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Apr 2010

10 Tips for Tweeting Success

Posted in Online PR, Social Media | 2 Comments »

Twitter seems to be a rising star in the medium of new-age social communication. Everyone from major business CEOs to Stephen Fry are building large followings, and it’s all to see several sentences fly from their fingers a day as the world’s shortest blog format continues to take over the world. But what if we want to use this same technique not to inform people of where our band is playing next, or what we’re watching on TV at the moment, but what products and services we offer as a business? Of course, it’s tempting just to set up a Twitter account for your business and start following everyone in sight whilst posting your company’s homepage URL every five minutes, but that’ll just lead to an identity as a blocked onlineĀ irritant, which isn’t what you’re after. Here’s a list of tips for engaging with the world run by the small blue birdie:

  1. Network. Don’t expect people to follow you and retweet everything you say just because you’re a business they might deal with from time to time. Advertise what they’re saying to other people and discuss their tweets with them via replies and your own little @company is going to gain a reputation as a social, interested party.
  2. Retweet. When thinking about how to best advertise concepts, ideas and news you’re interested in as a company, think about retweeting specific people. If you’re a business that specialises in finance and the Financial Times has just done a piece on the Base Rate changing, consider a quick “RT @financialtimes: “Base Interest Rate – our thoughts: [link]” and you’ll be surprised at how many people will start to view you as someone to follow for information as well as getting in touch.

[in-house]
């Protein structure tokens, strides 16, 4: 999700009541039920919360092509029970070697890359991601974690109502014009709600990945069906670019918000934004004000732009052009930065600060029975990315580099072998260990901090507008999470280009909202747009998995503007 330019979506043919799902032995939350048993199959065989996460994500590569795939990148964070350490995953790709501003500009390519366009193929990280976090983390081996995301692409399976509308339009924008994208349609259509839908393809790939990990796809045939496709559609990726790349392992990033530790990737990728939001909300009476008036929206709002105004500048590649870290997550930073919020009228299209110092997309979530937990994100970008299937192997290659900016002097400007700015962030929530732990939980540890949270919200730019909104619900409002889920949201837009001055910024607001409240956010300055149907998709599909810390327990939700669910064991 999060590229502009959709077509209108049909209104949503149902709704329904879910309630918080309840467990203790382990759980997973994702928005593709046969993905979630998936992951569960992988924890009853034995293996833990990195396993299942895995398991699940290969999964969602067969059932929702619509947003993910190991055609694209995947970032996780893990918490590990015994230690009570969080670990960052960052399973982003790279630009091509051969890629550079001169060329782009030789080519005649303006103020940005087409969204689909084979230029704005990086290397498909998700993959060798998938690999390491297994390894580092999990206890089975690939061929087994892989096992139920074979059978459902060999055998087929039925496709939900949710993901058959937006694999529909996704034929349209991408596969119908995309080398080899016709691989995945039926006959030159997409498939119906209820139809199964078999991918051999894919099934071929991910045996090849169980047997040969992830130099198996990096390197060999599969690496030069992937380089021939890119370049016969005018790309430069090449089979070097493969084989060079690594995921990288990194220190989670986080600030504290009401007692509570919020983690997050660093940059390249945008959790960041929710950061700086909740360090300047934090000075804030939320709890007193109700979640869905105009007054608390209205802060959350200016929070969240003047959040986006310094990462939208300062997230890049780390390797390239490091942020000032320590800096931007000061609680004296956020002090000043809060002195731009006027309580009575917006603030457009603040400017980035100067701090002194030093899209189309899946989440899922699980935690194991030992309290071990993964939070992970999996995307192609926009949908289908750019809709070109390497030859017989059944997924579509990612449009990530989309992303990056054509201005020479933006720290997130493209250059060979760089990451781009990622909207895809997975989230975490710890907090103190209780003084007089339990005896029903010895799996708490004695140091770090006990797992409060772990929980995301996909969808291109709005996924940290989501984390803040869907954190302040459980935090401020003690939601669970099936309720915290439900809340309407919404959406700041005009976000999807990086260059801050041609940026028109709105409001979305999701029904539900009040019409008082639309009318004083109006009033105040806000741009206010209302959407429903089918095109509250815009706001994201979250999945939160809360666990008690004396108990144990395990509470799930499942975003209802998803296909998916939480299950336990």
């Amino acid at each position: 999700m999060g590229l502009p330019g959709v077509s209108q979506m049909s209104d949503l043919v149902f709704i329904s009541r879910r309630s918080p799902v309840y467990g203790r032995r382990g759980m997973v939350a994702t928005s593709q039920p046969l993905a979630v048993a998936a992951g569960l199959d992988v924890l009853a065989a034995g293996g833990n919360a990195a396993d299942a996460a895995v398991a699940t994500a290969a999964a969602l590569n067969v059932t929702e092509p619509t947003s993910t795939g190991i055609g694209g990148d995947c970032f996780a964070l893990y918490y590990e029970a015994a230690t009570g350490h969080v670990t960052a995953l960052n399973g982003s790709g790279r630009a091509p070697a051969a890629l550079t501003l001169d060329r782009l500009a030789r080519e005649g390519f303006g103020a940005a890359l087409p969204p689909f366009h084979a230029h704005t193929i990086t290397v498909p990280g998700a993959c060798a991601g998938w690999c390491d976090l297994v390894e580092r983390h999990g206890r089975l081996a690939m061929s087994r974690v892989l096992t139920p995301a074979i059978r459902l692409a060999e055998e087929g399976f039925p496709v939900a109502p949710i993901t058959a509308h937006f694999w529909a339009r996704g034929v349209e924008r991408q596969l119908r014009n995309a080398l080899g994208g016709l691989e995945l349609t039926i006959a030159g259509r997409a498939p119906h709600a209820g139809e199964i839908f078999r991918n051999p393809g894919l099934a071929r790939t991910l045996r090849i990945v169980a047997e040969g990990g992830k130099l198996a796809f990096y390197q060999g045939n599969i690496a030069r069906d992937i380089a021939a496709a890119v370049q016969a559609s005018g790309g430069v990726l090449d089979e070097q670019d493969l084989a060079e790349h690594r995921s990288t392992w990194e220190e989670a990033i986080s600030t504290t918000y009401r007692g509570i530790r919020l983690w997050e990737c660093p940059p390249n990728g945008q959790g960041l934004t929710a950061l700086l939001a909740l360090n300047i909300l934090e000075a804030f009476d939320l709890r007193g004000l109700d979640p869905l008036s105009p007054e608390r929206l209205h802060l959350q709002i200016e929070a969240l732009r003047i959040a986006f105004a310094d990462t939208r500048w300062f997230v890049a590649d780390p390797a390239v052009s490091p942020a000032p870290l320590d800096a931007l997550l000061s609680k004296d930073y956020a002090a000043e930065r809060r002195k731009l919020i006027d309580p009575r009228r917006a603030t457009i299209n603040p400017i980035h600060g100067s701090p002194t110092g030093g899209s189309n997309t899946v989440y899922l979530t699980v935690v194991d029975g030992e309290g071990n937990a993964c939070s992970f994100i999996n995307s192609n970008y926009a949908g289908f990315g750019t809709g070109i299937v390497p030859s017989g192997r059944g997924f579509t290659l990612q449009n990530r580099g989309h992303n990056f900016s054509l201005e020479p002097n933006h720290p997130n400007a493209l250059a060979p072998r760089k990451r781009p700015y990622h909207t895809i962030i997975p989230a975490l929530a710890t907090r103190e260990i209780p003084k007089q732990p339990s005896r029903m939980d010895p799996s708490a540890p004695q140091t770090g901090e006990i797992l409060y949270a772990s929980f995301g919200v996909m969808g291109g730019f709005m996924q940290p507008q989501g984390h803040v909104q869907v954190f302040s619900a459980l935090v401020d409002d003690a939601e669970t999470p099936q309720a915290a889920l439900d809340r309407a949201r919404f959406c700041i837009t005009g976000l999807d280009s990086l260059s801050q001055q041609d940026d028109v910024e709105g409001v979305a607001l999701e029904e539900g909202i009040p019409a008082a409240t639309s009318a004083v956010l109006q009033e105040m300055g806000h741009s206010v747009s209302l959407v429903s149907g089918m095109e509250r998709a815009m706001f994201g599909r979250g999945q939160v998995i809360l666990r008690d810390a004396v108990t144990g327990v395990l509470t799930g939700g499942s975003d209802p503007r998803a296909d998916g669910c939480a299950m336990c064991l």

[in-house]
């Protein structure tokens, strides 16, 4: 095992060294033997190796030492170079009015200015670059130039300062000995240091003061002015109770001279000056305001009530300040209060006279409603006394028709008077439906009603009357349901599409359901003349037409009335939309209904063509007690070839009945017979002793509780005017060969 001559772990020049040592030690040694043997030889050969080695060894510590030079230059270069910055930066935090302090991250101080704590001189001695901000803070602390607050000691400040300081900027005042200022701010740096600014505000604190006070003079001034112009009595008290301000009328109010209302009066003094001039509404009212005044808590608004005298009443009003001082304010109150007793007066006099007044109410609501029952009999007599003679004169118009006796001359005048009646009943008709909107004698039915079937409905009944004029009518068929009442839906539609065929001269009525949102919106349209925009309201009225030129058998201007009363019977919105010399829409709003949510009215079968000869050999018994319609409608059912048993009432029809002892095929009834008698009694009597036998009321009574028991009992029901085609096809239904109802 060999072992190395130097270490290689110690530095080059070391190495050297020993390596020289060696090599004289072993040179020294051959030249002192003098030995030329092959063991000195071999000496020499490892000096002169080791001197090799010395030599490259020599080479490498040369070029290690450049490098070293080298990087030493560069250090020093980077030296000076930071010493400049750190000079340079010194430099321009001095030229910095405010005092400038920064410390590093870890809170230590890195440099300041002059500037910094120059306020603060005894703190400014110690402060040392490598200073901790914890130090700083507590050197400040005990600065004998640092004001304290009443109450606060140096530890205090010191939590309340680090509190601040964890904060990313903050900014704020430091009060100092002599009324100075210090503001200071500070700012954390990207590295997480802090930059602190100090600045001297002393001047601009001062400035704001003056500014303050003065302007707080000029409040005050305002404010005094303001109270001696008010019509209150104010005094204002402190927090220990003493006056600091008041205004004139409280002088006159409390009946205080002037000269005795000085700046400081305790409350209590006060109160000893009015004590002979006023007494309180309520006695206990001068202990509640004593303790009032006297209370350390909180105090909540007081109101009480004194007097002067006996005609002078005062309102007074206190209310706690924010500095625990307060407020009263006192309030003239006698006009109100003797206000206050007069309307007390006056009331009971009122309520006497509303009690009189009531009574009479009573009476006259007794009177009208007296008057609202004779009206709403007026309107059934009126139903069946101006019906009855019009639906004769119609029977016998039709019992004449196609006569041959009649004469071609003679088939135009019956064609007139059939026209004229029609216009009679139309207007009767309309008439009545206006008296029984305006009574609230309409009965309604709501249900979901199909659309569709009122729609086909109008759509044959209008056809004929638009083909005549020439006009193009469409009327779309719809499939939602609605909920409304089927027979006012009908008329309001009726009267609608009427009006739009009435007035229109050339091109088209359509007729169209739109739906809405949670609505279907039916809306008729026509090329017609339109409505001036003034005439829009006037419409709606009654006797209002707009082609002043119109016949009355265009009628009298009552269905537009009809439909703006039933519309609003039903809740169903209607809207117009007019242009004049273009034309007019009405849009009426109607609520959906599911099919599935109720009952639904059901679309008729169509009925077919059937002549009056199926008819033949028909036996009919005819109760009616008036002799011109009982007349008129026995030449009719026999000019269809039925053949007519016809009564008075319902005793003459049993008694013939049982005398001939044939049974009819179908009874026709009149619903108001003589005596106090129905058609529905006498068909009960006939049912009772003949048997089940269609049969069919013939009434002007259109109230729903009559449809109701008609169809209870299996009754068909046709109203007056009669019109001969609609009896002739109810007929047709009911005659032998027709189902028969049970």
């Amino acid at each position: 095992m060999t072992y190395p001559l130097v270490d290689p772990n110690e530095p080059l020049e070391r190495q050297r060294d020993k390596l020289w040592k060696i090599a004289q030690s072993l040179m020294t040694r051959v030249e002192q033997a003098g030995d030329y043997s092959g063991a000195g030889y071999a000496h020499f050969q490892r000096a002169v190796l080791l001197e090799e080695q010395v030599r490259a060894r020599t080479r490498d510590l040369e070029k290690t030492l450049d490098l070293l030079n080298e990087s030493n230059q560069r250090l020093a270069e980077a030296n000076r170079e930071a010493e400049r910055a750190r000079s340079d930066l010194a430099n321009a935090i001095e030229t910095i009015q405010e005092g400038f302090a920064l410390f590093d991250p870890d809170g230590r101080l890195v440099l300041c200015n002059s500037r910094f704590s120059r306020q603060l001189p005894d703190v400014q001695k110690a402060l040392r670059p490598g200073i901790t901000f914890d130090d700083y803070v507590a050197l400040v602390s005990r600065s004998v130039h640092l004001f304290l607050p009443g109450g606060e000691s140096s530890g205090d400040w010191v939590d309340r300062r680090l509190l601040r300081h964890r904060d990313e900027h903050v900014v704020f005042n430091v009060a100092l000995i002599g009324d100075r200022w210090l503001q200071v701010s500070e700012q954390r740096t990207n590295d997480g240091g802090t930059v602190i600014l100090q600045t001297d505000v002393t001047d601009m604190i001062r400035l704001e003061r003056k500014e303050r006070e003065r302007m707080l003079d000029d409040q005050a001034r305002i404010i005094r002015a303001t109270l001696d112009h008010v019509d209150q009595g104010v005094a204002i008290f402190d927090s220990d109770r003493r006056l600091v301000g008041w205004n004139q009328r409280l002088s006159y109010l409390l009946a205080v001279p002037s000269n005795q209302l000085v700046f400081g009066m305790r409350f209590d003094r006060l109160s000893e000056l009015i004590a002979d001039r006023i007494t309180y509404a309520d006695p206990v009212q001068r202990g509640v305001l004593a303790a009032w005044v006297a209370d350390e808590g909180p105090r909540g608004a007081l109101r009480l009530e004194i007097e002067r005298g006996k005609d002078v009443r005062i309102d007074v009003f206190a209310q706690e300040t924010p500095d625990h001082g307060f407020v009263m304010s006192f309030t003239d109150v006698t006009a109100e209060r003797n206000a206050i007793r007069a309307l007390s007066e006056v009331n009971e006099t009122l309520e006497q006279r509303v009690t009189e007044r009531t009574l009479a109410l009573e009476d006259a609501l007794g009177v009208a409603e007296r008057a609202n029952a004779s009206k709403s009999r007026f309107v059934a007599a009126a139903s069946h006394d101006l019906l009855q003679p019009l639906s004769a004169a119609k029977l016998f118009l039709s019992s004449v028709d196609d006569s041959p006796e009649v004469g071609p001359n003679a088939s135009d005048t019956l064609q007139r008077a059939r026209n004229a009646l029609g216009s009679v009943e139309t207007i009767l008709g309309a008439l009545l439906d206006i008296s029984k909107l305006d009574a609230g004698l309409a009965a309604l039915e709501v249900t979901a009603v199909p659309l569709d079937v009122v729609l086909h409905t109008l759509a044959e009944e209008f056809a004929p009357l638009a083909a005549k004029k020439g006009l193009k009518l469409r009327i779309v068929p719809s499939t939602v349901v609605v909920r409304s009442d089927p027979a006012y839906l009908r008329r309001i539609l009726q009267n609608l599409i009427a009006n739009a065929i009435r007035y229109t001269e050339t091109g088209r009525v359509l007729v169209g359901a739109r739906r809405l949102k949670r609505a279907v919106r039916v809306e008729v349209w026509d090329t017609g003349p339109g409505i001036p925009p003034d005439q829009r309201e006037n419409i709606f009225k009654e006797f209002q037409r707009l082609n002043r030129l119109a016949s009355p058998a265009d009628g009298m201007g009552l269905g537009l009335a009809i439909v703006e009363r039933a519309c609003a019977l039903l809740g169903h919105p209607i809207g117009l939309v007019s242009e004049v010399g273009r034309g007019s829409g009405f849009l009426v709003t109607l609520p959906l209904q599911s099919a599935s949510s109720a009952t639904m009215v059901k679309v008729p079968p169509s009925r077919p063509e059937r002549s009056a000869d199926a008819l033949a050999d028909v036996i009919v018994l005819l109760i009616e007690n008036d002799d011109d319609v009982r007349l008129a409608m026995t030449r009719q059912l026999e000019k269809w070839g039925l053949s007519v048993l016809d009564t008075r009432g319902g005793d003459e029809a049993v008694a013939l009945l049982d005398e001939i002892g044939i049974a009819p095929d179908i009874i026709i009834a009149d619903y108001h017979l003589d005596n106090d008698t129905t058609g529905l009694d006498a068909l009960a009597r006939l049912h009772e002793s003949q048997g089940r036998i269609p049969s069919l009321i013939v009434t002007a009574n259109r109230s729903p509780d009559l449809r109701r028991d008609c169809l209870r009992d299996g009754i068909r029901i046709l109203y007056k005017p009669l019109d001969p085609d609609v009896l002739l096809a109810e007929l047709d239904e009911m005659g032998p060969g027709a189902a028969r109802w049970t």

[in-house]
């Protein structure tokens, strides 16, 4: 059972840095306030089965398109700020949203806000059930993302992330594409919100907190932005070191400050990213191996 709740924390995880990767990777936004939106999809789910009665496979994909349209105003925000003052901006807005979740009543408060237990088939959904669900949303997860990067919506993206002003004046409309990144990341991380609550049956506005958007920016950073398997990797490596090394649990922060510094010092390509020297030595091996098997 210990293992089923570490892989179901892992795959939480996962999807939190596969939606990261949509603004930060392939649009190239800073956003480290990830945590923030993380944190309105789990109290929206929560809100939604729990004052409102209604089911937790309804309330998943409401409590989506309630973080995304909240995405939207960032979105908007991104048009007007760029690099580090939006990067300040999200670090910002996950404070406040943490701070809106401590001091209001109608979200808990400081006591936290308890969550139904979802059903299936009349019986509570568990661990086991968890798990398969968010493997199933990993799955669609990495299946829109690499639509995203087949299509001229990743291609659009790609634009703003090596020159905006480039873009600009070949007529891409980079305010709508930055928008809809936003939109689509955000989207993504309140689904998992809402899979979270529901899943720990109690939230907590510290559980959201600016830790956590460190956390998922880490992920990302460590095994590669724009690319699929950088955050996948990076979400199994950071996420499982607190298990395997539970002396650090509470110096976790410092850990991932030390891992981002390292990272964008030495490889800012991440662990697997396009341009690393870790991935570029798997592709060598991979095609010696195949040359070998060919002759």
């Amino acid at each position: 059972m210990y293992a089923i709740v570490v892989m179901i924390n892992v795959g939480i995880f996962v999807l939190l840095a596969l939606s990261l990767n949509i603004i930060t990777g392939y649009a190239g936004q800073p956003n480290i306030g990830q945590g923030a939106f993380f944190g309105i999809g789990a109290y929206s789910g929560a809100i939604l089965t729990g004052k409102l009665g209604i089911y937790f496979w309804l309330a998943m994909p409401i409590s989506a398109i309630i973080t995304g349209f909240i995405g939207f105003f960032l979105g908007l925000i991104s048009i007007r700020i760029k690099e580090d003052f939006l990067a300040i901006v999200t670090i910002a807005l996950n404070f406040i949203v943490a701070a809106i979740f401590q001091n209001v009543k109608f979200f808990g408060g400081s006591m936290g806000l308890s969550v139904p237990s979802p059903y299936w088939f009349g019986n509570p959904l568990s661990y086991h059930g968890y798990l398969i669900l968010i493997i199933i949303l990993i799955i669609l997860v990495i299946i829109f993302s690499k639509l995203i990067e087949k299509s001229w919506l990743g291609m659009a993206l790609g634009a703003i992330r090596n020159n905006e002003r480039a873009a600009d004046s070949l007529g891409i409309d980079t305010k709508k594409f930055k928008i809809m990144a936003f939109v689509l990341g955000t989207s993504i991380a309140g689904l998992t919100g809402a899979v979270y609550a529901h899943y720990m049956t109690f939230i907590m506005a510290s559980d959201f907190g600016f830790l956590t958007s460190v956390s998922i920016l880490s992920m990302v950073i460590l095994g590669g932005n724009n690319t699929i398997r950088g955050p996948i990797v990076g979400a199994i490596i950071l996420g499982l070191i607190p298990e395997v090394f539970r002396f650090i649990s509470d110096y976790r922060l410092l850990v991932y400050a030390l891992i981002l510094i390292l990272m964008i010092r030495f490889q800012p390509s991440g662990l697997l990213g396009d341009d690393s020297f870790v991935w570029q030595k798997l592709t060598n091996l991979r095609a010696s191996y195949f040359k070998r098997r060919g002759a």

3. Update. Don’t turn your Twitter page into a failed foray into social media: if you’re going to commit to a regularly updated Twitter account, even if it’s once a day, you have to meet the minimum you’ve set for yourself. Ideally it won’t just be 140 characters a day of information, but if your output begins to decrease, people will view your Twitter account as an experiment and not a reliable side of your company’s identity.
  4. Ask. Ask questions – don’t feel that because you’re a company, you’re not entitled to be curious about other people’s ideas and activities. To have the Twitter account of an entire business ask an expert a question is often a flattering experience, and they’re not only likely to respond quickly and in detail, but their responses mean people following them are going to start seeing your company’s @username more frequently and investigate out of curiosity.
  5. Link. In every tweet you send out into the digital realm, think about putting someone’s @username into the tweet. By connecting with someone every time you say something, you’re not only appearing as someone who’s aware of specific industry figureheads and sources of information, but you’re going to start appearing on hundreds, if not thousands of people’s Twitter readers every week.
  6. Verify. If you’re looking into making announcements or predictions in your industry (or others, but this is risky for the following reason), then make sure you’ve got your facts straight. One typo or bad statistic and news of the mistake will fly around the Twitterverse fairly rapidly. Hell hath no fury like a web community scorned.
  7. Smile. Be polite and friendly. I know this seems like a tall order in 140 characters, but simply sounding enthusiastic with the odd exclamation mark – or if you’re a person and not a company on Twitter, even a smiley – can lead to people viewing you as more than just another corporate face. There are people behind every company logo, and it’s important to bring this across in a medium where even sarcasm is difficult to get across.
  8. Compact. If there’s one thing that people who rarely read individual Twitter pages can’t stand, it has to be messages that run on for several Tweets, as more often than not they’ll be broken up by other people’s – even if you’re Tweeting the next portion every twenty seconds. Try and keep everything compact and succinct – the ability to communicate in 140 characters is actually a skill, and one you’ll develop over time in Twitter, but the sooner the better.